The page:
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Figure 13. Selected stone axes: 1, 3-5 – Grave 8, Inv. No. 10, 7-9; 2 – Grave 24, Inv. No. 67; 6-8 – Grave 21, Inv. No. 54, 56, 55. (scale 1:2).
is worthy of special mention (Colour Plate XIX) because of its boat-like shape and two opposed depressions on the rim possibly used for pouring liquids. The impressed decoration on this unique vessel is organised on a festoon pattern filled with parallel strokes. Other shapes, like caliciform beakers (Plate 1), are attested only among the surface collection. We can remark that the decoration pattern on the R12 fragments is the same as on the caliciform beaker from the L14 cemetery in the SARS concession area, c. 20km to the south (Welsby 1997, fig. 3; Welsby Sjöström 2001, fig. 5.51), and on the example collected on the surface at the Kadruka KDK.1
cemetery, to the north (Reinold 1987, 51 fig. 11). The actual sample of excavated graves is still too small to allow us to draw any general inferences on the social structure of the community utilising the cemetery, or on the internal organisation of the cemetery. Notwithstanding this, looking at the general traits which characterise the R12 cemetery, it fits well into the homogeneous substratum which emerges from the analysis of Late Neolithic cemeteries excavated so far in Upper Nubia and Central Sudan. Up to now the closest relationship in terms of pottery shapes and decoration, of lithic and bone tools, is with the Kadruka
Plate 1. Caliciform beaker fragments from surface collection point 27.
KDK.1 and KDK.18 cemeteries in the same general area, confirming the increasing regionalisation trend which, according to J. Reinold (see Reinold, this volume), seems to characterise the cultural development of Late Neolithic populations in northern and central Sudan.
Bibliography Geus, F. 1984. Rescuing Sudan Ancient Cultures. Khartoum. Reinold, J. 1987. ‘Les fouilles pré- et proto-historiques de la Section Française de la Direction des Antiquités du Soudan: Les campagnes 1984-85 et 1985-86’, Archéologie du Nil Moyen 2, 17-67. Reinold, J. 1994. Le cimetière néolitique KDK.1 de Kadruka (Nubie soudanaise): Premiers résultats et essai de corrélation avec les sites du Soudan central’, in C. Bonnet (ed.). Études Nubiennes. Congrès Int. d’études nubiennes, Genève, 1990, Vol. 2. Genève, 93-100. Welsby, D. A. 1995. ‘The Northern Dongola Reach Survey. The 1994/ 5 season. a: The Survey’, SARSN 8, 1995, 2-7. Welsby, D. A. 1997. ‘The SARS Survey in the Northern Dongola Reach: Preliminary Report on the Third Season, 1994/95’, Kush 17, 85-94. Welsby, D. A. 2001. Life on the Desert Edge. Seven millennia of settlement in the Northern Dongola Reach, Sudan. Sudan Archaeological Research Society Publication no. 7. London. Welsby Sjöström, I. Y. 2001. ‘The Pottery from the Survey’, in Welsby 2001, 230-348.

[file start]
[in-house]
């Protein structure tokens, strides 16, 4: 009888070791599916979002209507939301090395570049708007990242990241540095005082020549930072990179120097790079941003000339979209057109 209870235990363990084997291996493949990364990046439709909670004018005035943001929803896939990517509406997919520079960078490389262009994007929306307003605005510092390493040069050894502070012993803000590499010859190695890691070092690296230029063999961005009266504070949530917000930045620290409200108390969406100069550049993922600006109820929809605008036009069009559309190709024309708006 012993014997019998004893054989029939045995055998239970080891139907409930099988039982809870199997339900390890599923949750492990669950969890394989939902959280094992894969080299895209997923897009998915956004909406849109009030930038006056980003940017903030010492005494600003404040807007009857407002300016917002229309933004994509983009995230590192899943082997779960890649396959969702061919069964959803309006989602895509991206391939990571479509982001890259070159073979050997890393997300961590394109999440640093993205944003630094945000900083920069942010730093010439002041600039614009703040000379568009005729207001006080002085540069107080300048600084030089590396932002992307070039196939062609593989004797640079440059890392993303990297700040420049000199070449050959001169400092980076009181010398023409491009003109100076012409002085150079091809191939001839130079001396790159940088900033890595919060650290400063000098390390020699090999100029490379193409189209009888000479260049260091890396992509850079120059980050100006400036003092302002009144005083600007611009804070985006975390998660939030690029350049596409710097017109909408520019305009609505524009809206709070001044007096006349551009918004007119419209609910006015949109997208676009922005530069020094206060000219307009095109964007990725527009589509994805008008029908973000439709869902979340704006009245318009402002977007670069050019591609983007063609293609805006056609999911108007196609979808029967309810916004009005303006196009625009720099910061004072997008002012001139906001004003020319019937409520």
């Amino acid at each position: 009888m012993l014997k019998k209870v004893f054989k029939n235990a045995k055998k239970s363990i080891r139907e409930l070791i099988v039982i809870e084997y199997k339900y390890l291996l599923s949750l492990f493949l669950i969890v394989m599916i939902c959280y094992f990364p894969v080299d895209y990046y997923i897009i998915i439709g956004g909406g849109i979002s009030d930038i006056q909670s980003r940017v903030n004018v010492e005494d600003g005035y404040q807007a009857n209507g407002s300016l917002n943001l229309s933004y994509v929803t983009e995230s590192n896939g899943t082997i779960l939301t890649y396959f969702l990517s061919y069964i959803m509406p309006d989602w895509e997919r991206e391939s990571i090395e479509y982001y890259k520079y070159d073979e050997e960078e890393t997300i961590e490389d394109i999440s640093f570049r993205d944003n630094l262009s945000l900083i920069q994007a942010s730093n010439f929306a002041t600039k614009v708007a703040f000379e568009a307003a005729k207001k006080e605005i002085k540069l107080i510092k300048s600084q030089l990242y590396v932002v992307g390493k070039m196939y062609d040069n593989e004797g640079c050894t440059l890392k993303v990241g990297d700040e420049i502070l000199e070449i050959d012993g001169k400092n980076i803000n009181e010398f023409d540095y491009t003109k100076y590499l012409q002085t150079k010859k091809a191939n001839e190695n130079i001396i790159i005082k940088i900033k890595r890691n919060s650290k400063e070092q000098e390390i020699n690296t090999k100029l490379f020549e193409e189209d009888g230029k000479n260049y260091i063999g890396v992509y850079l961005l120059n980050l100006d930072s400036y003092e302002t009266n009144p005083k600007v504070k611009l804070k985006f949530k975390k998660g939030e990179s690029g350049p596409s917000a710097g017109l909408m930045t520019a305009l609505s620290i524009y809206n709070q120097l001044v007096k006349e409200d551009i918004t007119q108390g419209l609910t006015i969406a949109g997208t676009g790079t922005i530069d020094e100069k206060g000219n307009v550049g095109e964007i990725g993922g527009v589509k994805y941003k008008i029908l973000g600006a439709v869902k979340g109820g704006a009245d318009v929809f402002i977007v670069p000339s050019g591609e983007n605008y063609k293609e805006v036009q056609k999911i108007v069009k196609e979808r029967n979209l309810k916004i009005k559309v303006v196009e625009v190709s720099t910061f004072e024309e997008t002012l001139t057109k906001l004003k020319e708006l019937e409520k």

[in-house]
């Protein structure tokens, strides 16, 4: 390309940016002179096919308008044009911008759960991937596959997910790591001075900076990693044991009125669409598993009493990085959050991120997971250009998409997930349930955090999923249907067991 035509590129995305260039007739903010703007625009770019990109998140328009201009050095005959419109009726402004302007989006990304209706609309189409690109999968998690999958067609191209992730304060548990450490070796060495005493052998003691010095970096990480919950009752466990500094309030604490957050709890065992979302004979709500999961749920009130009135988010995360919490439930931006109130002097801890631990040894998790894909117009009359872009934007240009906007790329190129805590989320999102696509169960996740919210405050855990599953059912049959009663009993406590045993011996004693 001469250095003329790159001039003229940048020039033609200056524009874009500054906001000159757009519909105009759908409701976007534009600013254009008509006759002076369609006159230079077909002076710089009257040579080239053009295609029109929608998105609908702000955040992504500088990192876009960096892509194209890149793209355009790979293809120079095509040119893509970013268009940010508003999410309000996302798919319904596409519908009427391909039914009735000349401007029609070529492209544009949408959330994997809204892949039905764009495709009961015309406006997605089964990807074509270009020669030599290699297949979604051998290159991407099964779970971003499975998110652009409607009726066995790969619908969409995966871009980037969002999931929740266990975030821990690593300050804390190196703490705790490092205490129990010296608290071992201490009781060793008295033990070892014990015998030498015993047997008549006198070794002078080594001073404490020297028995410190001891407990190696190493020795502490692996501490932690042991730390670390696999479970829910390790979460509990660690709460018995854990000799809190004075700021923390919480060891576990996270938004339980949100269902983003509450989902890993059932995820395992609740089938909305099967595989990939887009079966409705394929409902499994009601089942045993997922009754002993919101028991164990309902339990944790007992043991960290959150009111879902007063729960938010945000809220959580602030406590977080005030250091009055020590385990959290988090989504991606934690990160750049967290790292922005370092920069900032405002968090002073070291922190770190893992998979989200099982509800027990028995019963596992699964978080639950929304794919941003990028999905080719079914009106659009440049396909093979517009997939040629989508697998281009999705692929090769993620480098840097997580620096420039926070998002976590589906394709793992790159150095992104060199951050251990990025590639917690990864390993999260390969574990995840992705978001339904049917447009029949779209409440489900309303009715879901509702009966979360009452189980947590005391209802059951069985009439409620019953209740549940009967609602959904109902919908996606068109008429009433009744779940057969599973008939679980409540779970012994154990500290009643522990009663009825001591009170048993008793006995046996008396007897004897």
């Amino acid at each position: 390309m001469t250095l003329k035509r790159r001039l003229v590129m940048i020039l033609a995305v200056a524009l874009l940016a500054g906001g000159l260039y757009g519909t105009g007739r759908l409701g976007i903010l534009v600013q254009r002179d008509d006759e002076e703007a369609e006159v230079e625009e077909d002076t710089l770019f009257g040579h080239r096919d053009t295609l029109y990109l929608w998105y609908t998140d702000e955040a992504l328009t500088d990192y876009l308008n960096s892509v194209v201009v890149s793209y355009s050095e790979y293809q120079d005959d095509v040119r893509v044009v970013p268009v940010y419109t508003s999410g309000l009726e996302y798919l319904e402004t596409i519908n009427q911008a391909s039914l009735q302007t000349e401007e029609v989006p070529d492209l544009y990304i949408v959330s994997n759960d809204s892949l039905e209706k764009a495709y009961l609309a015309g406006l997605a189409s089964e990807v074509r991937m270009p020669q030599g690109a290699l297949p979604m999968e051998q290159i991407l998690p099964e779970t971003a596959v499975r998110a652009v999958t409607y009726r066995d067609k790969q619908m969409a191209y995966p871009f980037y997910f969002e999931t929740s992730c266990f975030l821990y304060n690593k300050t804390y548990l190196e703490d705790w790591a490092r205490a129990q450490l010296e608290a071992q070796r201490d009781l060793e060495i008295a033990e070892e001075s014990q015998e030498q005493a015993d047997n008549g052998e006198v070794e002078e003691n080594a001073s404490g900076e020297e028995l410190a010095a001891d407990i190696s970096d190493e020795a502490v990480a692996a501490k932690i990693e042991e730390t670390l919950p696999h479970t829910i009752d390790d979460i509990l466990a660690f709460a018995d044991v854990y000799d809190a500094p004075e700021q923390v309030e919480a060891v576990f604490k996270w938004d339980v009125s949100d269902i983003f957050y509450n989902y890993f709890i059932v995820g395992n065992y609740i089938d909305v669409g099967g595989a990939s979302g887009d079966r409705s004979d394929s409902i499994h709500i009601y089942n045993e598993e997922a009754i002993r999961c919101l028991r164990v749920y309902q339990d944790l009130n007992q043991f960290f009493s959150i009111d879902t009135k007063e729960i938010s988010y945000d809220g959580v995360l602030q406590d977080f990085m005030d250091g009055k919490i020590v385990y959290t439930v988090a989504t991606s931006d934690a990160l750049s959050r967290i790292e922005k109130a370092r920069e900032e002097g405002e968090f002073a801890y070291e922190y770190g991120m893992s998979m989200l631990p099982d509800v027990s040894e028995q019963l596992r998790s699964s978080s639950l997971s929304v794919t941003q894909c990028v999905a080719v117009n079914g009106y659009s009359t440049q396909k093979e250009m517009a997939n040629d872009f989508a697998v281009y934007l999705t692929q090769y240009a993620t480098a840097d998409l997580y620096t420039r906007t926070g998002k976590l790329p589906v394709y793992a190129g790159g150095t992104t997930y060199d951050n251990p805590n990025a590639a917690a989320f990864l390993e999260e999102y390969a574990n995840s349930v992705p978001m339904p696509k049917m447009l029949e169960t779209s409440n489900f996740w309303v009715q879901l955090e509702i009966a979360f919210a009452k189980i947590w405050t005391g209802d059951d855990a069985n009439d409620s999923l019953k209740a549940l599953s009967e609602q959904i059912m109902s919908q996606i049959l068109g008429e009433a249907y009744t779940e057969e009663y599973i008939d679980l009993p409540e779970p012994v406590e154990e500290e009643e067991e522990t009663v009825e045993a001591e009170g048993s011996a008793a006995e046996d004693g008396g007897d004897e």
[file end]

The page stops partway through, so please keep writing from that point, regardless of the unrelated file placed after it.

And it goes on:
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Plate XVII. The Neolithic cemetery at site R12, Grave 20. Plate XVI. The Neolithic cemetery at site R12, Grave 18.
Plate XVIII. The Neolithic cemetery at site R12, Grave 9.
Plate XIX. The Neolithic cemetery at site R12, decorated bowl from Grave 10.
SUDAN & NUBIA
by S. Salvatori and D. Usai — Sudan & Nubia, No 5, published by The Sudan Archaeological Research Society, 2001